Some musicians and volunteers at North Kerry MS Busking Day in Main Street, Listowel, August 26 2022
+Tim O’Leary R.I.P.+
Listowel’s streets are poorer for the loss of Tim O’Leary who loved Listowel and packed a lot into his life.
Tim was first and foremost a Garda and in that role served our community well. After retirement, Tim continued to serve Listowel in a voluntary role in so many organisations.
Tim loved the Irish language and everything to do with our Irish heritage. He promoted the Gaelscoil and he was always to the fore when Glór na nGael was organising St. Patrick’s Day celebrations.
He was elected to Listowel Town Council. He also worked tirelessly on the Lartigue Monorail.
Tim served as a volunteer in Listowel Credit Union. In fact anything that benefited Listowel saw Tim put his hand up to help. He was a shining example of what is best in us all.
Tim’s life has touched the lives of many
Who will remember him for evermore.
He leaves the world a better place
Than it had been before.
Guím solas na Flaitheas dá anam uasal dilís.
Pears’ Soap used some controversial advertising tactics in the 19th century. There is a huge body of advertisements available to buy online from its various campaigns.
This one is rather strange in that it uses celebrity endorsement for the first time yet there is no sign of Lillie Langtry or any obvious connection between the actress and the image.
Remembering the Famine
Mark Holan in his Irish American blog remembers the land of his ancestors in its darkest days.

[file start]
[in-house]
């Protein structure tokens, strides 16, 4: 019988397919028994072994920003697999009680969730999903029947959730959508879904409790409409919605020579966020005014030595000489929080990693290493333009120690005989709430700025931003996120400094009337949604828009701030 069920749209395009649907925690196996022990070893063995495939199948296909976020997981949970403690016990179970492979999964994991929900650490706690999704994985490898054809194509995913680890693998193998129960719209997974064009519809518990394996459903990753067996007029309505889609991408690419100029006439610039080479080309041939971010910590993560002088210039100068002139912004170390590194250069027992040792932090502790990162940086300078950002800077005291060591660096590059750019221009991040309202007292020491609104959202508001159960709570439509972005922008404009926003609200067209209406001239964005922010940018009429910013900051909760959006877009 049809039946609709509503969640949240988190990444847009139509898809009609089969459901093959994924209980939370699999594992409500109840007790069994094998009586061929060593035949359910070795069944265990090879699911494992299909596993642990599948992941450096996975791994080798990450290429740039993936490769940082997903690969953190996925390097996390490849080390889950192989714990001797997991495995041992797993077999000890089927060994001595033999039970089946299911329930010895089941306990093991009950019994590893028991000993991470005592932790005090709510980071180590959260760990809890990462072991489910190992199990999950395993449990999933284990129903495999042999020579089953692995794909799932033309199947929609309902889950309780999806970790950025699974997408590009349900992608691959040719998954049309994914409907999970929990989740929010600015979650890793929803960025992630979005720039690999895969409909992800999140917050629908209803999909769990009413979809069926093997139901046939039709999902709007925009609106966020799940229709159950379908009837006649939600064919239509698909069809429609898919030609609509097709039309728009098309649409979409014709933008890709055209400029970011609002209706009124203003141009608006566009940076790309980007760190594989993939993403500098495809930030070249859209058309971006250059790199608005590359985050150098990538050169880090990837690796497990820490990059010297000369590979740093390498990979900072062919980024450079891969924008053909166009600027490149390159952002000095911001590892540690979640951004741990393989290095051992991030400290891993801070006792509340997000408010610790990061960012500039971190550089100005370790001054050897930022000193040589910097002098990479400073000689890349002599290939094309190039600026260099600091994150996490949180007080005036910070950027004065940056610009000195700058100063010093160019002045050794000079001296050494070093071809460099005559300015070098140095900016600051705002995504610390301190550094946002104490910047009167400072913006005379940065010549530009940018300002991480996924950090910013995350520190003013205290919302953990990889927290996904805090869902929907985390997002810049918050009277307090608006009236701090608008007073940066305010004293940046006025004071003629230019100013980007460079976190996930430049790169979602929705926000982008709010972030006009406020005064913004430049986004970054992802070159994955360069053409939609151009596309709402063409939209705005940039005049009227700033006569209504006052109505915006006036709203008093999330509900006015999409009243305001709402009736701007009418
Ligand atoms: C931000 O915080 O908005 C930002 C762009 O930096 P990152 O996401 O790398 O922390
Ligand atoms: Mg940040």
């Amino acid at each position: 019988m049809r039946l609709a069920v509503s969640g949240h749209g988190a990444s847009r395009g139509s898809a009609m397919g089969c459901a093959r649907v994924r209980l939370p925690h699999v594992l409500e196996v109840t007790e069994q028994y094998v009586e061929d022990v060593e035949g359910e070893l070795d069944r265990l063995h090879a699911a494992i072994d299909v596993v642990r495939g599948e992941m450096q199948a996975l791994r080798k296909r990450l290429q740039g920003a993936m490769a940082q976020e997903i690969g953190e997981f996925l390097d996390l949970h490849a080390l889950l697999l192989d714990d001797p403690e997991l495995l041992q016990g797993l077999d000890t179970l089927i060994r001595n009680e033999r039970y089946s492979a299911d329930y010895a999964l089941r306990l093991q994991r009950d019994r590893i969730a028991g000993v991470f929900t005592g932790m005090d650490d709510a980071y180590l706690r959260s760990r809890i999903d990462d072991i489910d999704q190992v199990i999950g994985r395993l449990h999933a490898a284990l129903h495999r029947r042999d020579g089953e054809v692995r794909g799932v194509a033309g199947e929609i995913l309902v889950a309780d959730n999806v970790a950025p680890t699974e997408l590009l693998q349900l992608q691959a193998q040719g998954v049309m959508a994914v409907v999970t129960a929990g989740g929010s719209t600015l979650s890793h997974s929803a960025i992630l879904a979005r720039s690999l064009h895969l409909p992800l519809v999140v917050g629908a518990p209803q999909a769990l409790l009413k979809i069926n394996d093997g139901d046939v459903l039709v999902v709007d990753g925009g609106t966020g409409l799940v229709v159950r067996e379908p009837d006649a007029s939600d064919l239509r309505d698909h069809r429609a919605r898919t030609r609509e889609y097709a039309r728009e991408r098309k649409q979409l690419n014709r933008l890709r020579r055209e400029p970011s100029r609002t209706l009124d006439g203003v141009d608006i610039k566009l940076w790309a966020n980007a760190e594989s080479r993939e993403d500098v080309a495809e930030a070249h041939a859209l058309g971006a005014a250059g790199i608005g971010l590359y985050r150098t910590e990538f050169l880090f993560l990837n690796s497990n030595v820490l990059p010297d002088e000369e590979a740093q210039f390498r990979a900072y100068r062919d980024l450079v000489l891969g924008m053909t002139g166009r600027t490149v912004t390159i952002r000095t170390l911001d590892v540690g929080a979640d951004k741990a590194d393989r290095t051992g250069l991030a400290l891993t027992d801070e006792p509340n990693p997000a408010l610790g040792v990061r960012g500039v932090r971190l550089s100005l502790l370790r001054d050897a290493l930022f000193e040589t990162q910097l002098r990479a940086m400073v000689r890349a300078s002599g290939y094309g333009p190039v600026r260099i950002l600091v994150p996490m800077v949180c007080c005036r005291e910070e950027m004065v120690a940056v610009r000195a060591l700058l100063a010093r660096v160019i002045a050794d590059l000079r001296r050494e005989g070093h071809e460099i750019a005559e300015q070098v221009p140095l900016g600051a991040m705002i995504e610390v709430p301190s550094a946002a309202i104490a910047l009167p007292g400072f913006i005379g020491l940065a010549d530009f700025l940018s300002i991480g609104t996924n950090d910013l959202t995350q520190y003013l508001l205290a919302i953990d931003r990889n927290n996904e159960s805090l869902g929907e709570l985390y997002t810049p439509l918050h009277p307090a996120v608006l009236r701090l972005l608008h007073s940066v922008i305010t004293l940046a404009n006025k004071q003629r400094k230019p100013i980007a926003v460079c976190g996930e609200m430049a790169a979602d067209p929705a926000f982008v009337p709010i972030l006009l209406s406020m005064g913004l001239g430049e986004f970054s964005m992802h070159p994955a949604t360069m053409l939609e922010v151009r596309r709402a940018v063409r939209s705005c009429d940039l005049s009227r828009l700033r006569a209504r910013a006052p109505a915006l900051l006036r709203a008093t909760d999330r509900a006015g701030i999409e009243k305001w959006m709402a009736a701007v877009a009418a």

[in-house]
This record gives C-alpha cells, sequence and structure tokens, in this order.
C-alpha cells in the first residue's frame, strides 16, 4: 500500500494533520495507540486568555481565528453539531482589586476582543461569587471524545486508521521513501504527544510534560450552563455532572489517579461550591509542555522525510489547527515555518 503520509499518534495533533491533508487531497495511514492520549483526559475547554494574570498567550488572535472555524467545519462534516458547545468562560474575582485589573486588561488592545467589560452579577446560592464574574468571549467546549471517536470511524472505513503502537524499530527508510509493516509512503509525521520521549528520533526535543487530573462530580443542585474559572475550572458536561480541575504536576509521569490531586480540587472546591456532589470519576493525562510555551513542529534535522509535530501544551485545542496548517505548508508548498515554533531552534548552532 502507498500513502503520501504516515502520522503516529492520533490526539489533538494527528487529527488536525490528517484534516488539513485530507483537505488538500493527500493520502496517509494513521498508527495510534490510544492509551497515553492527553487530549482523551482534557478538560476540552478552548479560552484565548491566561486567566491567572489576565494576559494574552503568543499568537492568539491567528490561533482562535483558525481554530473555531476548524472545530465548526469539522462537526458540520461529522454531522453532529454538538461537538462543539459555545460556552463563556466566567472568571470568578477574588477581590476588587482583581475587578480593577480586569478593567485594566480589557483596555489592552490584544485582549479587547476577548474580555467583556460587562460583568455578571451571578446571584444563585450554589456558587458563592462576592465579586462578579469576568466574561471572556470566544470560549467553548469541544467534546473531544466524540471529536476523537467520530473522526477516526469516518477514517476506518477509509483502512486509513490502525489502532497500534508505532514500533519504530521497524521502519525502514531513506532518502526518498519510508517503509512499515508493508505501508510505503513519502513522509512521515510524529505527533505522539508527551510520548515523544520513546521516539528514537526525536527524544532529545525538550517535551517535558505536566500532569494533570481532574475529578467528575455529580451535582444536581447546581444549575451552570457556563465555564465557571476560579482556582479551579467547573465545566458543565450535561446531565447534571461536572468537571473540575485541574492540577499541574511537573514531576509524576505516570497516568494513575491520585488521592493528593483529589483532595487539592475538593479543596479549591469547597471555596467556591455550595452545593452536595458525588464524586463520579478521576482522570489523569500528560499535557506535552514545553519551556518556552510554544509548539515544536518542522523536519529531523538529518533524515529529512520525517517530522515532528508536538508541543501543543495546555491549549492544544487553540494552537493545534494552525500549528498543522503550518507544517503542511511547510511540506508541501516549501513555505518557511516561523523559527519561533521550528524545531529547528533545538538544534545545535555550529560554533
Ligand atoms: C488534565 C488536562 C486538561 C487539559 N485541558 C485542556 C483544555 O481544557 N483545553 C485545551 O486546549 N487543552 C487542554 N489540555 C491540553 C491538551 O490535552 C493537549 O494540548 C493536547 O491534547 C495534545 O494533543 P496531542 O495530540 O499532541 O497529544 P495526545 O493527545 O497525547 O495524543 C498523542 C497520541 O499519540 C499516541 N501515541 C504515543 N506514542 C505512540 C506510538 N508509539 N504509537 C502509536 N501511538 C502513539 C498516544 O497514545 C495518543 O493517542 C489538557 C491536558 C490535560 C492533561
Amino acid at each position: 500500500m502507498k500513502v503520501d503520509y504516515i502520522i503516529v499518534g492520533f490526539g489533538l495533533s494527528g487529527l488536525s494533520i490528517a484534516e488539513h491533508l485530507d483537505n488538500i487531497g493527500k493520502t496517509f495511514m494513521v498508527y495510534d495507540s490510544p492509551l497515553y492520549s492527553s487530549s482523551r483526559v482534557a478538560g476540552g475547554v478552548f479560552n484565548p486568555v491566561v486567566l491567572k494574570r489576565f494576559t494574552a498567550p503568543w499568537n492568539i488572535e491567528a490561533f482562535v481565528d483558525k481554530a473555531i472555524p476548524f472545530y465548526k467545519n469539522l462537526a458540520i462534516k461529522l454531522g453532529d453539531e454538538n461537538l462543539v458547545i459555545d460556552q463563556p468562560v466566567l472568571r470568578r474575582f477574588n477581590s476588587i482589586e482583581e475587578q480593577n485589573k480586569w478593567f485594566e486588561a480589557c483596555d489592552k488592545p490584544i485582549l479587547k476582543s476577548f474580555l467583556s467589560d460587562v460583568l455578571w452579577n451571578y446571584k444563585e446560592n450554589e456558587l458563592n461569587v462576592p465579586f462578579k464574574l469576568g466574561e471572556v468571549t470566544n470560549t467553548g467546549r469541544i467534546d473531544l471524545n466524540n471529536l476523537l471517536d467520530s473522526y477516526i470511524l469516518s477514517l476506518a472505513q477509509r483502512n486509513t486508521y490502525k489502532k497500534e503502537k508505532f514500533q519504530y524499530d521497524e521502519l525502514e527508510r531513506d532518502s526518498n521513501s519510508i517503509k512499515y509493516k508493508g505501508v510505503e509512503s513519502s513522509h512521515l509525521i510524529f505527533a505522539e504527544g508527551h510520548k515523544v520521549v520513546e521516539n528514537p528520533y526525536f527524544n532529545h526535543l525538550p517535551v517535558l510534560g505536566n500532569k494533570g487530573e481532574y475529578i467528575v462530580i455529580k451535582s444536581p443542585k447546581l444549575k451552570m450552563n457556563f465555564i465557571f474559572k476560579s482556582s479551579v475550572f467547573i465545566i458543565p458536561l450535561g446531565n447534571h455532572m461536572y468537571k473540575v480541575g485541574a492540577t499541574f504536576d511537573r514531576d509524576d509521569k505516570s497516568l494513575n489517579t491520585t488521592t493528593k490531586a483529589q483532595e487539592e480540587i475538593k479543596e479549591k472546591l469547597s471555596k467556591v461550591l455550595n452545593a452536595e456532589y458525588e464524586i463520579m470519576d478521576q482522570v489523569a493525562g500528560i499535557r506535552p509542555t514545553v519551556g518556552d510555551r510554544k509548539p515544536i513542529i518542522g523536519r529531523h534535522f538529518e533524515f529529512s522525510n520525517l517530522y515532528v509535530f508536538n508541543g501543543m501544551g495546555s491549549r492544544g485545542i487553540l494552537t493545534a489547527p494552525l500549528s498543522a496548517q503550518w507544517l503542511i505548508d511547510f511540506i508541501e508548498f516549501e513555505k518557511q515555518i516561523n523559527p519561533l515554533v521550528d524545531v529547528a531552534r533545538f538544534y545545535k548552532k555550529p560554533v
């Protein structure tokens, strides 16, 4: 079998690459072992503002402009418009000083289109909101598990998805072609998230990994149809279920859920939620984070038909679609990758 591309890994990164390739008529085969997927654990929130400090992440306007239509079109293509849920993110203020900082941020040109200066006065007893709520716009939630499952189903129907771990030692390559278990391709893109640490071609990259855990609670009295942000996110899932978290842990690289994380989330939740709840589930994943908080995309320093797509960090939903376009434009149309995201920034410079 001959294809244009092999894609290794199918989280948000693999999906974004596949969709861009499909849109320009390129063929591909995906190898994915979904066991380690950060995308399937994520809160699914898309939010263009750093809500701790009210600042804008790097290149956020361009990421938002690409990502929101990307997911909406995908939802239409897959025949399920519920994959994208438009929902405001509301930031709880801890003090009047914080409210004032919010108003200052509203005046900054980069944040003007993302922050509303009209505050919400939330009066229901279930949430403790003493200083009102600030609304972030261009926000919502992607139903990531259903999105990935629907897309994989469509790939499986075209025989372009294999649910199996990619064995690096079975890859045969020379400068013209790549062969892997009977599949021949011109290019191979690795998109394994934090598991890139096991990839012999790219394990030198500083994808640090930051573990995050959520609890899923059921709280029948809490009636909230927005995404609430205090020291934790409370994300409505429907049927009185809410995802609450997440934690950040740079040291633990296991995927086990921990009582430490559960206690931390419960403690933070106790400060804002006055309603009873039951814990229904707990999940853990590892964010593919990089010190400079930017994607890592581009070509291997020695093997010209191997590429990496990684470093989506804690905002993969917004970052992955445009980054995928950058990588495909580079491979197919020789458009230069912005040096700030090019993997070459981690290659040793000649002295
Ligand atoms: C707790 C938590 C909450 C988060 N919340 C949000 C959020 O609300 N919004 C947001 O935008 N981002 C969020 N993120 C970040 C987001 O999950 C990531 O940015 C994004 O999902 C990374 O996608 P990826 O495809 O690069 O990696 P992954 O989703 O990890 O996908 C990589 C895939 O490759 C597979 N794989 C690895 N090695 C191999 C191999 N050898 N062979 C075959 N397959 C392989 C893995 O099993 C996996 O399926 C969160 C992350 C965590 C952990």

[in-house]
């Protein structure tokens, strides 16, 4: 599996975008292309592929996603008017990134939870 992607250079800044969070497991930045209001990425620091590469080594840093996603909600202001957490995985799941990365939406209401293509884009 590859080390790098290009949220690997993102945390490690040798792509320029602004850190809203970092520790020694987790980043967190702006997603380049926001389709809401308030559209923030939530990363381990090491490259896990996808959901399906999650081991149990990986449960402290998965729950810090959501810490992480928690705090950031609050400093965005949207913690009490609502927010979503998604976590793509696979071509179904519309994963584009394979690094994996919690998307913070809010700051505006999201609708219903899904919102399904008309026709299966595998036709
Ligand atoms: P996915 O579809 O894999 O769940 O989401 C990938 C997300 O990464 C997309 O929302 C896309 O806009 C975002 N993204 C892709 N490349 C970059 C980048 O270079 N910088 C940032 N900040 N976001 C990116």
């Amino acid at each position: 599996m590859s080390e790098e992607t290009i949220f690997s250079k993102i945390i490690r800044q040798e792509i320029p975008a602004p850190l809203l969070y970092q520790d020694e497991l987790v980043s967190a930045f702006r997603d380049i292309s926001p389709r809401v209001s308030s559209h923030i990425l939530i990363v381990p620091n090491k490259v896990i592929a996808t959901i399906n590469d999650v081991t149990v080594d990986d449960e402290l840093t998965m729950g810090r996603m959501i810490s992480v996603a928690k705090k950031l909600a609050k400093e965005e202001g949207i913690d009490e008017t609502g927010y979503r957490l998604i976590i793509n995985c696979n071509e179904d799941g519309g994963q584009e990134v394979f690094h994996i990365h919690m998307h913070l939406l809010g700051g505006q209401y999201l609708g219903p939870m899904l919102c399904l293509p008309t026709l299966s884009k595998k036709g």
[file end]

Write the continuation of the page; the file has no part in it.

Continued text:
This memorial is a short walk from where I live in Cambridge, Mass.
Twenty-five years ago this summer Irish President Mary Robinson dedicated America’s first memorial to An Gorta Mor, the Great Hunger of the mid-19th century. The recognition came at the 150th anniversary of “Black ’47”, the worst year of the Irish famine. A few months earlier Robinson dedicated Ireland’s National Famine Memorial in County Mayo.
“I wish we could say as a people that in a world of plenty there would be no famine,” Robinson told 1,000 onlookers at Cambridge Common, next to the Harvard campus, across the Charles River from Boston.
Two views of the sculpture are seen above and below.
Thus began a boom in artistic representations of the deaths of 1 million Irish and emigration of 1 million others. The Irish Famine Memorial in downtown Boston was unveiled 11 months after the one in Cambridge. Today, there are more than 140 such memorials worldwide, including three more in greater Boston.